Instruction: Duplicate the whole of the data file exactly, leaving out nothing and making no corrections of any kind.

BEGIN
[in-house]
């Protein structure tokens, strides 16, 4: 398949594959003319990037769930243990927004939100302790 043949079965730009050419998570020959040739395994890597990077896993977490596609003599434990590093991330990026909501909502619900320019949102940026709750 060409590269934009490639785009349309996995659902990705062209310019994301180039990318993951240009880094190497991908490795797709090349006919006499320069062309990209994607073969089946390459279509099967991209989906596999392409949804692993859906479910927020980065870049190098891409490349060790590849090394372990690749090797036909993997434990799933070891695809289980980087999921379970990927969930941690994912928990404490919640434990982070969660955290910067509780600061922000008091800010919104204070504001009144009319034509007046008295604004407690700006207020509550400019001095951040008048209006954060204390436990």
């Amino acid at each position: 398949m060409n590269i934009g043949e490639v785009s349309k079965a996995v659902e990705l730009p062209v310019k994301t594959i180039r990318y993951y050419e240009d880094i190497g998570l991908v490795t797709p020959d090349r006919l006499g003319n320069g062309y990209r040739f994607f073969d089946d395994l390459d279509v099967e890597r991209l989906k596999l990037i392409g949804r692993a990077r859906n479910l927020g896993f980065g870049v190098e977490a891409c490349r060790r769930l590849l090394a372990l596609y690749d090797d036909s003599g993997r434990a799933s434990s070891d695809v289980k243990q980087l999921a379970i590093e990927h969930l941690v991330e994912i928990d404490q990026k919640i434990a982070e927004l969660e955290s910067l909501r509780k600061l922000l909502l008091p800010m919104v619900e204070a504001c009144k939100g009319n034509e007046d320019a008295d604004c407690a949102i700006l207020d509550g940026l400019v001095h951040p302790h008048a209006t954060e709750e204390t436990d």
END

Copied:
[in-house]
């Protein structure tokens, strides 16, 4: 398949594959003319990037769930243990927004939100302790 043949079965730009050419998570020959040739395994890597990077896993977490596609003599434990590093991330990026909501909502619900320019949102940026709750 060409590269934009490639785009349309996995659902990705062209310019994301180039990318993951240009880094190497991908490795797709090349006919006499320069062309990209994607073969089946390459279509099967991209989906596999392409949804692993859906479910927020980065870049190098891409490349060790590849090394372990690749090797036909993997434990799933070891695809289980980087999921379970990927969930941690994912928990404490919640434990982070969660955290910067509780600061922000008091800010919104204070504001009144009319034509007046008295604004407690700006207020509550400019001095951040008048209006954060204390436990």
């Amino acid at each position: 398949m060409n590269i934009g043949e490639v785009s349309k079965a996995v659902e990705l730009p062209v310019k994301t594959i180039r990318y993951y050419e240009d880094i190497g998570l991908v490795t797709p020959d090349r006919l006499g003319n320069g062309y990209r040739f994607f073969d089946d395994l390459d279509v099967e890597r991209l989906k596999l990037i392409g949804r692993a990077r859906n479910l927020g896993f980065g870049v190098e977490a891409c490349r060790r769930l590849l090394a372990l596609y690749d090797d036909s003599g993997r434990a799933s434990s070891d695809v289980k243990q980087l999921a379970i590093e990927h969930l941690v991330e994912i928990d404490q990026k919640i434990a982070e927004l969660e955290s910067l909501r509780k600061l922000l909502l008091p800010m919104v619900e204070a504001c009144k939100g009319n034509e007046d320019a008295d604004c407690a949102i700006l207020d509550g940026l400019v001095h951040p302790h008048a209006t954060e709750e204390t436990d």